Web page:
St Vincent’s Private Hospital Volunteer Coordinators Sharyn Smith (Northside Hospital) and Maureen Hansen (Brisbane Hospital) oversee the team of 110 volunteers. Ms Smith says most volunteers are driven by the motivation and desire to give back to their community.
Collectively the St Vincent’s volunteers have contributed over 15,000 hours in the past year to supporting St Vincent’s patients and their families on a daily basis.
“Our volunteers come from a range of backgrounds - some have recently retired and are looking for something meaningful, others want to give back to their community while some are here because they’re students who are gaining valuable experience in a hospital environment,” said Ms Smith.
“Most of our volunteers want to make a difference and recognise they can make a difference. They know that when people come to hospital, they often feel quite vulnerable and volunteers can add additional care and comfort to a patient’s arrival and their stay.
“We have volunteers in most of the departments throughout both St Vincent’s Private Hospital Northside and St Vincent’s Private Hospital Brisbane – doing everything from providing directions when people first arrive, offering a cup of tea or sandwich, to providing a warm blanket or even just having a chat.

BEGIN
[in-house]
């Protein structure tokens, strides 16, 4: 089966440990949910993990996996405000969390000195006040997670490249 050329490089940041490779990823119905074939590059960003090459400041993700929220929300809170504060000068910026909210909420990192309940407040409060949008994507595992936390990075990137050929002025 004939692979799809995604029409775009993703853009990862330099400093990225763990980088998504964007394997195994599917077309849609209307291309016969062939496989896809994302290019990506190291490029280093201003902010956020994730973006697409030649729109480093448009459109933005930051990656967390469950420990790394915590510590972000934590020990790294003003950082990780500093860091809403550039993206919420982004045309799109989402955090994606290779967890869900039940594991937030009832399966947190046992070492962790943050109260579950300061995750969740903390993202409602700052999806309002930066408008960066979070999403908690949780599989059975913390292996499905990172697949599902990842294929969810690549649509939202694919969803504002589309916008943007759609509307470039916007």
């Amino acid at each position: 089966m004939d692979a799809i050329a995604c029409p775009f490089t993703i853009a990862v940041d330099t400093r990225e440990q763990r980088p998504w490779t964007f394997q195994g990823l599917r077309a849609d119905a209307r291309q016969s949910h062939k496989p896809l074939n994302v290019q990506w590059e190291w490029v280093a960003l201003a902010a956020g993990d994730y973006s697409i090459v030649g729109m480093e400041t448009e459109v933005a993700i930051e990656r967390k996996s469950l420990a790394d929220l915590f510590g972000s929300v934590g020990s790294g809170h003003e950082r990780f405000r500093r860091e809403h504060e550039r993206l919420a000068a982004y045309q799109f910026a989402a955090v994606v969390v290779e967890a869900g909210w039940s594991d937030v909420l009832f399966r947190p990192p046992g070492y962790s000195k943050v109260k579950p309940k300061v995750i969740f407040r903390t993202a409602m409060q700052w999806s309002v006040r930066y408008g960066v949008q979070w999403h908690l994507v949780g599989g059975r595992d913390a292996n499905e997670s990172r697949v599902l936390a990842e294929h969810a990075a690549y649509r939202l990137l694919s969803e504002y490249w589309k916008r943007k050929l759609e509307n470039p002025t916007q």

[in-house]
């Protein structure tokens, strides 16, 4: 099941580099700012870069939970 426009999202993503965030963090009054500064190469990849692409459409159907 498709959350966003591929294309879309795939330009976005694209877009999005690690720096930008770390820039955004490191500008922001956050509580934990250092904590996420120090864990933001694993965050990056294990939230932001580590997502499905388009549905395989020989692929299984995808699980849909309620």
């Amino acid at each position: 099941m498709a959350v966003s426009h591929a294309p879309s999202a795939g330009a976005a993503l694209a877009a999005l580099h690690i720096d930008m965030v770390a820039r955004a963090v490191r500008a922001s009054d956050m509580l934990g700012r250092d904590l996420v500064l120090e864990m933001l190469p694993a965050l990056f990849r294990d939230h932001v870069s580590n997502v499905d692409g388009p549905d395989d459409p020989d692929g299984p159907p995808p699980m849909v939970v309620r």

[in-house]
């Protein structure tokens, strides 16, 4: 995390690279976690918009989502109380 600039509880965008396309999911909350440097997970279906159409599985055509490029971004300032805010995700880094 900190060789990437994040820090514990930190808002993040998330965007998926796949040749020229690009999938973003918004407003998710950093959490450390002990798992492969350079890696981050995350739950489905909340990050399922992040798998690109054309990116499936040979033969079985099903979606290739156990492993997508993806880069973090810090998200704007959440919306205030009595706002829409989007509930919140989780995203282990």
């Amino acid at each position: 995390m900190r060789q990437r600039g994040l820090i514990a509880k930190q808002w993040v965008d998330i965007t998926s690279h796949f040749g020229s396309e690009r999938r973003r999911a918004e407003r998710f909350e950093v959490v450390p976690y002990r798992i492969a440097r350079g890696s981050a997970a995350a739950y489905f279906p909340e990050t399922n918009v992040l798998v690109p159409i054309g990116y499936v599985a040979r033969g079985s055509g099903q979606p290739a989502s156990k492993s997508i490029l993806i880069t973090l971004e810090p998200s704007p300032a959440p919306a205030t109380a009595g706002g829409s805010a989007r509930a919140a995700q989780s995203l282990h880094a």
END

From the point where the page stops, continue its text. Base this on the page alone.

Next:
“From our St Vincent’s perspective, our volunteers mean a great deal to us. They are experts in looking for the little moments that really make a difference to someone’s care. The impact of our volunteer services is significant on our patient experience.
“Our volunteers make lasting connections with patients and their families, with many patients reporting what a great comfort it is to be welcomed by the same volunteer 12 months later when they return to the hospital.”
Ms Smith said while Colin Apelt was the oldest volunteer, he “had the biggest spring in his step,” possessed lots of wisdom, a calm and attentive nature and a fantastic sense of humour.
“He’s very popular with the team with some volunteers actively seeking out time with him and asking advice about a range of different things, life experiences and not just volunteering,” she said.
“Christine is continually looking for ways to support patients and visitors to our hospital and provides a warm and welcome greeting to everyone coming to our hospital and is especially of assistance escorting patients to day surgery.”
St Vincent’s showed its thanks and appreciation for its volunteers with its annual Christmas lunches for volunteers at Northside and Brisbane hospitals this week.